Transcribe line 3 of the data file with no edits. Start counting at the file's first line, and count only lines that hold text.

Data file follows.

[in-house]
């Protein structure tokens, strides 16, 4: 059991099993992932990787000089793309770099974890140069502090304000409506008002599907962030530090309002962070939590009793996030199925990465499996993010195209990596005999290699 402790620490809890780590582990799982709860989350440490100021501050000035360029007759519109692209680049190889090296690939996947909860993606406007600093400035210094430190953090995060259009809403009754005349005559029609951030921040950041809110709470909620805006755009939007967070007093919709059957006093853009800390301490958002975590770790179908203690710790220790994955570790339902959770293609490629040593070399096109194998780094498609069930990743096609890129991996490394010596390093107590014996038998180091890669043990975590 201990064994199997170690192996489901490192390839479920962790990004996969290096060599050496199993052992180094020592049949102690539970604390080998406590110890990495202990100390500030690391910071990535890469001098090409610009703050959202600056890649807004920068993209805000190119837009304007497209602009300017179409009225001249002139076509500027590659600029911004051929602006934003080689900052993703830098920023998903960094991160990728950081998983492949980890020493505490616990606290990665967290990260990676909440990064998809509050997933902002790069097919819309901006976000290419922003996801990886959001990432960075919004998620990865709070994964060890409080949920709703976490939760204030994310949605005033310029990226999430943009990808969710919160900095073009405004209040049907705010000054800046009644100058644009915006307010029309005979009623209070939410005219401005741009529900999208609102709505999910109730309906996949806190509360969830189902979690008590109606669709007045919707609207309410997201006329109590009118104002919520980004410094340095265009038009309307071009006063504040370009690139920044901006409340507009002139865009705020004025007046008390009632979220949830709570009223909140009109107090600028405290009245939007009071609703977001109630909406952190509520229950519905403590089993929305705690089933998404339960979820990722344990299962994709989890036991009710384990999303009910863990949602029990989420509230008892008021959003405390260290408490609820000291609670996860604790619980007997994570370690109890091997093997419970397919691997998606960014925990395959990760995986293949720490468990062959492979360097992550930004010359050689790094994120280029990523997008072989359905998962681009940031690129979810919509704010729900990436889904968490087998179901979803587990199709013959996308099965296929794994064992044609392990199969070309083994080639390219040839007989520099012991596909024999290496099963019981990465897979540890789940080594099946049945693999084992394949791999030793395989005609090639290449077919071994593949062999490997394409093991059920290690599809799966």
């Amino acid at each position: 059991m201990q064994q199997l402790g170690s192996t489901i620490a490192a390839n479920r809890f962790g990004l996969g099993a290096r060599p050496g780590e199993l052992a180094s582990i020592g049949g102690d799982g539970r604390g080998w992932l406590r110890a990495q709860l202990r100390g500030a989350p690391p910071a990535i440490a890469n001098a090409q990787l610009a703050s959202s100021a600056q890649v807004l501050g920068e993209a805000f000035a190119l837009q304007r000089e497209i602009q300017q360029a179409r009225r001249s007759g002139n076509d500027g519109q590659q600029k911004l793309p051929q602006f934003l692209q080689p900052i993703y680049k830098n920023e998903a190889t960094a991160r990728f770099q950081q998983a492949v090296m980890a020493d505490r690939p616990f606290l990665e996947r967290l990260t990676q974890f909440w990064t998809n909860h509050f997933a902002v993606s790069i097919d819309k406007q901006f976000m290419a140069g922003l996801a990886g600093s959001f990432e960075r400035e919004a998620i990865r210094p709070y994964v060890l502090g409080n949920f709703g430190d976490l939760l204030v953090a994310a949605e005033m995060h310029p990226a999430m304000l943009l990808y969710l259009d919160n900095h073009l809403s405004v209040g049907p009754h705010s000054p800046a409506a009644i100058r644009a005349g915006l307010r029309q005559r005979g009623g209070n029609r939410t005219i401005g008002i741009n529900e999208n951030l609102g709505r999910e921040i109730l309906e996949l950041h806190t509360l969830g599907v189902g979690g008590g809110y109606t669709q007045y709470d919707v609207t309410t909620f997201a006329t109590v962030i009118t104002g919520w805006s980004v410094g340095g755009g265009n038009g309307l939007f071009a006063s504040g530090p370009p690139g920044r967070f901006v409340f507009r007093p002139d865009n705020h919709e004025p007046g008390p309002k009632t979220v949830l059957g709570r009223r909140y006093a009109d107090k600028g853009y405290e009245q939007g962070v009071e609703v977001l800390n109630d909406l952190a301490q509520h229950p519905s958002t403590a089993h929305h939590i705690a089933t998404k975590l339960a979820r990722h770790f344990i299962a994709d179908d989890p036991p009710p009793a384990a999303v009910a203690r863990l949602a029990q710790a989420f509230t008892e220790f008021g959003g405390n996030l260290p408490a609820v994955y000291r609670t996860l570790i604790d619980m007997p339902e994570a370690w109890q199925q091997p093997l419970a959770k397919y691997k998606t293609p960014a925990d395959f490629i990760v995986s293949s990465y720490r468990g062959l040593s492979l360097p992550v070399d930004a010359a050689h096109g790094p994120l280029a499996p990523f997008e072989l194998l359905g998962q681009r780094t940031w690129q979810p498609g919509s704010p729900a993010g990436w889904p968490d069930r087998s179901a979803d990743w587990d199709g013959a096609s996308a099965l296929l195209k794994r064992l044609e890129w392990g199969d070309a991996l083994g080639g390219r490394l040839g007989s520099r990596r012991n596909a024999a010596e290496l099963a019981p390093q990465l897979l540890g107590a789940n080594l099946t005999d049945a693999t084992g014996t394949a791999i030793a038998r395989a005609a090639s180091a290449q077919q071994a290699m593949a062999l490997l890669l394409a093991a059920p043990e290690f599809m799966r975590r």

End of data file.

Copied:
């Amino acid at each position: 059991m201990q064994q199997l402790g170690s192996t489901i620490a490192a390839n479920r809890f962790g990004l996969g099993a290096r060599p050496g780590e199993l052992a180094s582990i020592g049949g102690d799982g539970r604390g080998w992932l406590r110890a990495q709860l202990r100390g500030a989350p690391p910071a990535i440490a890469n001098a090409q990787l610009a703050s959202s100021a600056q890649v807004l501050g920068e993209a805000f000035a190119l837009q304007r000089e497209i602009q300017q360029a179409r009225r001249s007759g002139n076509d500027g519109q590659q600029k911004l793309p051929q602006f934003l692209q080689p900052i993703y680049k830098n920023e998903a190889t960094a991160r990728f770099q950081q998983a492949v090296m980890a020493d505490r690939p616990f606290l990665e996947r967290l990260t990676q974890f909440w990064t998809n909860h509050f997933a902002v993606s790069i097919d819309k406007q901006f976000m290419a140069g922003l996801a990886g600093s959001f990432e960075r400035e919004a998620i990865r210094p709070y994964v060890l502090g409080n949920f709703g430190d976490l939760l204030v953090a994310a949605e005033m995060h310029p990226a999430m304000l943009l990808y969710l259009d919160n900095h073009l809403s405004v209040g049907p009754h705010s000054p800046a409506a009644i100058r644009a005349g915006l307010r029309q005559r005979g009623g209070n029609r939410t005219i401005g008002i741009n529900e999208n951030l609102g709505r999910e921040i109730l309906e996949l950041h806190t509360l969830g599907v189902g979690g008590g809110y109606t669709q007045y709470d919707v609207t309410t909620f997201a006329t109590v962030i009118t104002g919520w805006s980004v410094g340095g755009g265009n038009g309307l939007f071009a006063s504040g530090p370009p690139g920044r967070f901006v409340f507009r007093p002139d865009n705020h919709e004025p007046g008390p309002k009632t979220v949830l059957g709570r009223r909140y006093a009109d107090k600028g853009y405290e009245q939007g962070v009071e609703v977001l800390n109630d909406l952190a301490q509520h229950p519905s958002t403590a089993h929305h939590i705690a089933t998404k975590l339960a979820r990722h770790f344990i299962a994709d179908d989890p036991p009710p009793a384990a999303v009910a203690r863990l949602a029990q710790a989420f509230t008892e220790f008021g959003g405390n996030l260290p408490a609820v994955y000291r609670t996860l570790i604790d619980m007997p339902e994570a370690w109890q199925q091997p093997l419970a959770k397919y691997k998606t293609p960014a925990d395959f490629i990760v995986s293949s990465y720490r468990g062959l040593s492979l360097p992550v070399d930004a010359a050689h096109g790094p994120l280029a499996p990523f997008e072989l194998l359905g998962q681009r780094t940031w690129q979810p498609g919509s704010p729900a993010g990436w889904p968490d069930r087998s179901a979803d990743w587990d199709g013959a096609s996308a099965l296929l195209k794994r064992l044609e890129w392990g199969d070309a991996l083994g080639g390219r490394l040839g007989s520099r990596r012991n596909a024999a010596e290496l099963a019981p390093q990465l897979l540890g107590a789940n080594l099946t005999d049945a693999t084992g014996t394949a791999i030793a038998r395989a005609a090639s180091a290449q077919q071994a290699m593949a062999l490997l890669l394409a093991a059920p043990e290690f599809m799966r975590r």